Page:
A B.C. Supreme Court judge has ruled against some animal rights activists trying to stop the culling of deer in Invermere, B.C.

The district says aggressive deer are a threat to public safety, but the Invermere Deer Protection Society was arguing the town's council did not consult the community before going ahead with plans to destroy 19 deer two years ago.

Devin Kazakoff, head of the deer protection society, called the court's decision disappointing.

"They've agreed with the district on the fact that they consulted the public. We don't agree with the judge's decision, but that's what it is," he said.

Other B.C. communities had been watching this case closely because they use the same public process as Invermere to obtain permits from the provincial government to destroy deer.

Invermere Mayor Gerry Taft said the lawsuit was one of the "nastiest experiences I've ever had," and that he and his council received petitions, emails from all over the world and even death threats throughout the case.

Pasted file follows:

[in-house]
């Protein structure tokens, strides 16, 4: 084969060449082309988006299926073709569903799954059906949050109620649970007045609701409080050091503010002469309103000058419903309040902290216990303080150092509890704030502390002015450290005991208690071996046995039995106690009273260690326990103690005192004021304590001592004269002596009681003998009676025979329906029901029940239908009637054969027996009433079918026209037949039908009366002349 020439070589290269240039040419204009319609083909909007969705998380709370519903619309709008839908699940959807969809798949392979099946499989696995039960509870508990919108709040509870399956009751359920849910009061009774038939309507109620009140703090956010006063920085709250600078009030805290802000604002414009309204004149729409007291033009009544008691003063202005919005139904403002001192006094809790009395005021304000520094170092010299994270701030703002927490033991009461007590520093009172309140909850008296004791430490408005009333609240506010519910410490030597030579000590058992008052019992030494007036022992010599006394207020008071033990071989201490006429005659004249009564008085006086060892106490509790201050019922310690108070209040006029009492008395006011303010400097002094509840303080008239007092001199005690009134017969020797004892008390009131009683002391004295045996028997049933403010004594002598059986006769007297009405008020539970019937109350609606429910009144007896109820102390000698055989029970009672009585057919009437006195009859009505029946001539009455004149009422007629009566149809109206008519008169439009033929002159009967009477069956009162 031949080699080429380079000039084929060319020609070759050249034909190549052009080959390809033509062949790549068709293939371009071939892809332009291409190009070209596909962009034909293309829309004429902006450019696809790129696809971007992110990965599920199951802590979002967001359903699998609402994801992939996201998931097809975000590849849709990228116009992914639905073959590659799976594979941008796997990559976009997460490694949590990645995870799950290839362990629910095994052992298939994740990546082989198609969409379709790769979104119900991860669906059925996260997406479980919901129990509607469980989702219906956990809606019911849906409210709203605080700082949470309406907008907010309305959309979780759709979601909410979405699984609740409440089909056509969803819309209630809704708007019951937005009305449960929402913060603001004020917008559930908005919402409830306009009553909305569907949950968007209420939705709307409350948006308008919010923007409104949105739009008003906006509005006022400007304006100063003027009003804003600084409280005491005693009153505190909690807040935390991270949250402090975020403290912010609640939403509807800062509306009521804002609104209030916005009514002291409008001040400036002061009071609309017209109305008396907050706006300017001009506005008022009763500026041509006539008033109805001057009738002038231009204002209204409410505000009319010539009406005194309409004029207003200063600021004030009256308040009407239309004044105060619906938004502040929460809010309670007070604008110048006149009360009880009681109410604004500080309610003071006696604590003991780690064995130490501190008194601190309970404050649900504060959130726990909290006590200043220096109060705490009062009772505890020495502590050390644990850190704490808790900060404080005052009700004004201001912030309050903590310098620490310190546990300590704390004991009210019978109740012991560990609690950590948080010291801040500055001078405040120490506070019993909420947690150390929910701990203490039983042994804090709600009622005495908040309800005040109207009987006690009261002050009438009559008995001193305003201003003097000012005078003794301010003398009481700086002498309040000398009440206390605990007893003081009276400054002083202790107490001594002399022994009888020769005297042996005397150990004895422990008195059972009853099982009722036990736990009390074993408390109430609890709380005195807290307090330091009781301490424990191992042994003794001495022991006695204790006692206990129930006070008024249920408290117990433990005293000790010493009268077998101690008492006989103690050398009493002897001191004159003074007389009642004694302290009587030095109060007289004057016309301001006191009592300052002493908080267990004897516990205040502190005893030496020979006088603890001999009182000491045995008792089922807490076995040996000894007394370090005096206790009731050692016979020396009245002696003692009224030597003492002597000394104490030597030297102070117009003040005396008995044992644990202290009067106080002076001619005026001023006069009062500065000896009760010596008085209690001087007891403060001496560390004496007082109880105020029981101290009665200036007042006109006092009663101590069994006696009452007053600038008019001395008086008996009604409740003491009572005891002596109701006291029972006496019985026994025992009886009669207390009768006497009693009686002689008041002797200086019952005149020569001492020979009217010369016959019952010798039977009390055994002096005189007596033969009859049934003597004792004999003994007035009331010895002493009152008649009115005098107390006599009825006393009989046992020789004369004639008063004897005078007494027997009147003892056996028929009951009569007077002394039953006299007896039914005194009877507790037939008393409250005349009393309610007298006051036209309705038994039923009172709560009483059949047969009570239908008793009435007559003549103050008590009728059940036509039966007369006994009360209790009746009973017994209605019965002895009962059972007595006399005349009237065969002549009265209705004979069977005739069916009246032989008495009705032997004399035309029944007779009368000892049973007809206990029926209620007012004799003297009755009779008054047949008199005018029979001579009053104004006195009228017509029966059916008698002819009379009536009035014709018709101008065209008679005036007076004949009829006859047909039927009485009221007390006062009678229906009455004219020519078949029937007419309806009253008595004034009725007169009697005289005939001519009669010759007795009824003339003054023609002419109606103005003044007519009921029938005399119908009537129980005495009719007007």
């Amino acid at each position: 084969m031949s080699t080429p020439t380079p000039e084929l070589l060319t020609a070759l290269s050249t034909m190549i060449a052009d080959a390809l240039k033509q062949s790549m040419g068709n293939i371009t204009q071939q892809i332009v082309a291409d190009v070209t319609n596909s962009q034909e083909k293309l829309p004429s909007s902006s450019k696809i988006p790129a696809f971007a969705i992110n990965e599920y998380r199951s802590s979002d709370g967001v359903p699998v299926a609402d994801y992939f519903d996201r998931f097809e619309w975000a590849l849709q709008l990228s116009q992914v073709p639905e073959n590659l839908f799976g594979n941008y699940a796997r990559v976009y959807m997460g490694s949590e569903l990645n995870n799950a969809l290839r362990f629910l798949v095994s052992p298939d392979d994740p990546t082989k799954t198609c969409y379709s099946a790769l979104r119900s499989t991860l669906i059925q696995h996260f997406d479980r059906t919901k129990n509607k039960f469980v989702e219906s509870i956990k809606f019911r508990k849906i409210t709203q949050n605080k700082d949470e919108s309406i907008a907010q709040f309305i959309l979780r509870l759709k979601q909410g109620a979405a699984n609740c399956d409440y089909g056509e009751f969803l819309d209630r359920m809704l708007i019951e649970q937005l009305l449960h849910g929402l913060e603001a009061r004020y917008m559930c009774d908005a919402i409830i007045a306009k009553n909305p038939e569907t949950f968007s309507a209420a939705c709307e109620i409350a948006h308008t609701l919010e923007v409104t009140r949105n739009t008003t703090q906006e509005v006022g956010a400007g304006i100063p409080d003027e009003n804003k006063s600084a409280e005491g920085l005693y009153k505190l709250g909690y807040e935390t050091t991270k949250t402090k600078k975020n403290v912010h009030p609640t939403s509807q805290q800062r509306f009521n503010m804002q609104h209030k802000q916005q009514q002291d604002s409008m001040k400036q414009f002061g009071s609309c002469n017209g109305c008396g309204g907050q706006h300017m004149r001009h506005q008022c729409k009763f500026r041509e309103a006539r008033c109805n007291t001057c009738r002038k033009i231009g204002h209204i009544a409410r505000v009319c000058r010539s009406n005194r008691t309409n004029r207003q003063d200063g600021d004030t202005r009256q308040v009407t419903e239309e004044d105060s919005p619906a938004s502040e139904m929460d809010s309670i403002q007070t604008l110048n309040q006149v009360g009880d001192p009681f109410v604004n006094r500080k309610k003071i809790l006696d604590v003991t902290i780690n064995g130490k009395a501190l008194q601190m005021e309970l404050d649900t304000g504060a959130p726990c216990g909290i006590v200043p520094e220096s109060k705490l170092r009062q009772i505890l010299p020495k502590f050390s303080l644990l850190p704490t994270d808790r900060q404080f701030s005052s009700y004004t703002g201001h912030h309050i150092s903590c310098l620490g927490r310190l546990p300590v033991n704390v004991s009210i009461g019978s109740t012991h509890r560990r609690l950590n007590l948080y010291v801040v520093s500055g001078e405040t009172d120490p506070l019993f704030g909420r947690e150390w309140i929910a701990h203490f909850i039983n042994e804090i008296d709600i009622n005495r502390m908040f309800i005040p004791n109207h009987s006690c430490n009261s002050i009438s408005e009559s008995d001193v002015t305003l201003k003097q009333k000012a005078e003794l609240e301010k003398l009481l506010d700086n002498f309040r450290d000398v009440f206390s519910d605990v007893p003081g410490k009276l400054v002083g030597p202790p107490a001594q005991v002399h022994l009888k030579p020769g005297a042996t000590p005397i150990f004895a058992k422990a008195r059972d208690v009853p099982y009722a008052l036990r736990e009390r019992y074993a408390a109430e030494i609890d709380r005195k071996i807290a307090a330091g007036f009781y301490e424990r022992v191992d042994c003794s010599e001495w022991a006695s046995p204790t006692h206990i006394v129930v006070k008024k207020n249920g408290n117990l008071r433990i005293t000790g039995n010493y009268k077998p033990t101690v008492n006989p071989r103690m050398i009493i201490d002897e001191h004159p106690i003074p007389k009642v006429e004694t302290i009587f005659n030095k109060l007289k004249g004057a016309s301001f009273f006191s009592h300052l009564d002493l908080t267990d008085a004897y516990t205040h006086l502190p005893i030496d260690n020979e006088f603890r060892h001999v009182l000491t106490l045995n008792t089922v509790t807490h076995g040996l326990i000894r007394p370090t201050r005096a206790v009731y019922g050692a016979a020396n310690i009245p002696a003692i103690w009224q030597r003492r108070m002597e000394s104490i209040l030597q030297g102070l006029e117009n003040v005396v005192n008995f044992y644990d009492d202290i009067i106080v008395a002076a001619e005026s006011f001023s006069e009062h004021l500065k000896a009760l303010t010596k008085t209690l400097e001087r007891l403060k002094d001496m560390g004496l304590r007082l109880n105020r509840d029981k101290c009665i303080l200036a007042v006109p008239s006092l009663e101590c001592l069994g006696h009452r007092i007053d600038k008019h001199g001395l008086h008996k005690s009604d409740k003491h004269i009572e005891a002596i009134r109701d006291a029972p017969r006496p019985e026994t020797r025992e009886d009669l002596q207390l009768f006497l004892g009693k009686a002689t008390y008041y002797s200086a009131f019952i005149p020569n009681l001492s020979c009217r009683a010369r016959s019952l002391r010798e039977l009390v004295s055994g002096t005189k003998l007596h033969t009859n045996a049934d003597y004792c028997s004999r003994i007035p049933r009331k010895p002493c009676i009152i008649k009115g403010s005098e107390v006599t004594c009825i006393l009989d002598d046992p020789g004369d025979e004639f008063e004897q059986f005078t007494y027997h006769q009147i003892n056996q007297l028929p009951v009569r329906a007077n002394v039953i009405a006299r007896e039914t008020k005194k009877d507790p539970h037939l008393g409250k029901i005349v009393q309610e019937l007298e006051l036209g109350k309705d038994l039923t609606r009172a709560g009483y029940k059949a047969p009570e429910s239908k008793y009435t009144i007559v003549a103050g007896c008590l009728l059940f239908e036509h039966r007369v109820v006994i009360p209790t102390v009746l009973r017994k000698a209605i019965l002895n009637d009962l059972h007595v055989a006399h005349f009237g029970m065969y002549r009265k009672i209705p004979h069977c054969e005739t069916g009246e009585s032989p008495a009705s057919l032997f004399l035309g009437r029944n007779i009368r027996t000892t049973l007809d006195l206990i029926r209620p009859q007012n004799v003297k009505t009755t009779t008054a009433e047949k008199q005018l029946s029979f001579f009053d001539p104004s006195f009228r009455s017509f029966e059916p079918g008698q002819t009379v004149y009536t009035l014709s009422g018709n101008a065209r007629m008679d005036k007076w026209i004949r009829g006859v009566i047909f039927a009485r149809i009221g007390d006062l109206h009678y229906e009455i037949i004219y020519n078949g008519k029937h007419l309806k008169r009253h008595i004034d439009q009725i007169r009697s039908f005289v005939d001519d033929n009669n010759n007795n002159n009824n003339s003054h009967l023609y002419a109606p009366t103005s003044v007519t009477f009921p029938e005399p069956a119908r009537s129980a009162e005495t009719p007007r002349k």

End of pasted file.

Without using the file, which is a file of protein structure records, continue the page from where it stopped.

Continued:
"We're glad to have that over with," he said.

The issue of a deer cull in Invermere is not entirely settled, however. A public referendum on Nov. 2 will allow residents to decide if more permits for future culls should be sought by the district.

Kazakoff said he's confident the vote will vindicate his group's efforts.

"You get a few people that think they're aggressive of think they're a nuisance, but generally from the people I talk to... everybody loves the deer. I just hope that shows up in the vote," he told CBC News.

With files from the CBC's Meera Bains and Bob Keating